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The Excitement of Three-Part Phrasal Verbs

Today, we explore three-part phrasal verbs idiomatic expressions that can be difficult for students of English to understand. What are phrasal verbs? As you may remember from other Everyday Grammar programs, a phrasal verb is a verb with two or more words. Most phrasal verbs contain just two words: a verb and a preposition, such as look up, which means to research or to search for. Look is the verb and up is the preposition. Note that look and up are words with literal meanings. In some situations, you would use the literal meaning of look and up. For example, you can say, When I looked up, I saw a beautiful bird. In that sentence, look means to direct your eyes to a specific direction and up means toward the sky or top of the room.

  


Common Patterns, Part Two

You might read this in an academic publication. This structure might not be the best choice for other situations writing an opinion piece in the newspaper or an email to your supervisor, for example. In those cases, it might be better to use more direct language. For example, you could write, "Here are the reasons why the theory of evolution has been a contentious topic" Or simply, "People have long debated the theory of evolution."

  


Common Patterns, Part One

The new school year is beginning in communities across the United States. Many students are busy at work in their new classes. Some are already thinking about all the homework they will face in the weeks to come. Schools often require students to read academic articles -- short or long reports about a class-related subject. Teachers also ask students to write book reports and research papers. Today on Everyday Grammar, we will explore two grammatical structures that you will see often in academic writing. We will show you how to use these structures. We also will show you when not to use them.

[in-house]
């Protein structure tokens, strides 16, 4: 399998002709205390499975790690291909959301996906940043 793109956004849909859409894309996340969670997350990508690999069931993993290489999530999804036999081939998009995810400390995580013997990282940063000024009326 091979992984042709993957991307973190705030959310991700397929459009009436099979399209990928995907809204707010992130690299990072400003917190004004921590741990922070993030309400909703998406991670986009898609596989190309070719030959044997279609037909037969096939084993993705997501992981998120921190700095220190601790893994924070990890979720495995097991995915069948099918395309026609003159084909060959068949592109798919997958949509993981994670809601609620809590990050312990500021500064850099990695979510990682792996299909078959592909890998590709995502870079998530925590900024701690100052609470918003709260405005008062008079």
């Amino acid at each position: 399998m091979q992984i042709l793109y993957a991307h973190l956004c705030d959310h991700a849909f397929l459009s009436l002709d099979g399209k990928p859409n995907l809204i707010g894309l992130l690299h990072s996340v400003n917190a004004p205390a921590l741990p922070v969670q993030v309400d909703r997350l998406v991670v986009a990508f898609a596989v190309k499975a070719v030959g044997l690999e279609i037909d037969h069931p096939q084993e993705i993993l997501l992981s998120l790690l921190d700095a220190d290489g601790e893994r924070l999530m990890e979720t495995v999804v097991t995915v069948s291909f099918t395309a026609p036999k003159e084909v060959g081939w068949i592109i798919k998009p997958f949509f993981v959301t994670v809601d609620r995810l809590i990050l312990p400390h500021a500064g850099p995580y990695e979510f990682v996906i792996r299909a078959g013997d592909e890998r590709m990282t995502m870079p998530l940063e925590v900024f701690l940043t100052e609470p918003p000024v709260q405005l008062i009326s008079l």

Starting Sentences With Conjunctions

The film Finding Forrester tells a story of a high school student who becomes friends with a famous writer named William Forrester. Forrester published a single book, then withdrew from public life. Forrester teaches the student about writing. In one scene, he gives this piece of advice: "You should never start a sentence with a conjunction It's a firm rule."

  


Reported Speech and the 'Historic Present' Tense

The 2008 film, The Dark Knight, tells the story of Batman, a fictional superhero. At one point in the movie, Batman's enemy, the Joker, says the following lines: My father was a drinker and a fiend. And one night, he goes off crazier than usual He turns to me, and he says: 'Why so serious?' Today's report is not about violent stories. Nor is it about superheroes. Instead, it is about reported speech. You will learn how Americans report speech in everyday situations. You will learn about different verb tenses speakers use to report speech. So, what is the link between the Joker's lines and reported speech? We will tell you, but first we must give you some definitions.

  


Three-Part Phrasal Verbs



  


Are You Afraid of Adjectives and Prepositions?

The 2007 film No Country for Old Men tells the story of a lawman in West Texas. Actor Tommy Lee Jones played the part of the lawman. If you saw the movie, you might remember when he spoke these lines: "The crime you see now, it's hard to even take its measure. It's not that I'm afraid of it. I always knew you had to be willing to die to even do this job." Our report today is not about crime. Instead, it is about one grammatical structure you just heard: an adjective + preposition combination. Jones used it when he said, "afraid of."

  


Verbs and Gerunds in Speech and Fiction Writing

 Today, we are going to examine the grammar behind the song's famous words. Specifically, we will talk about verb + gerund structures. "Stop believing" is one example of this kind of structure. Ge

  


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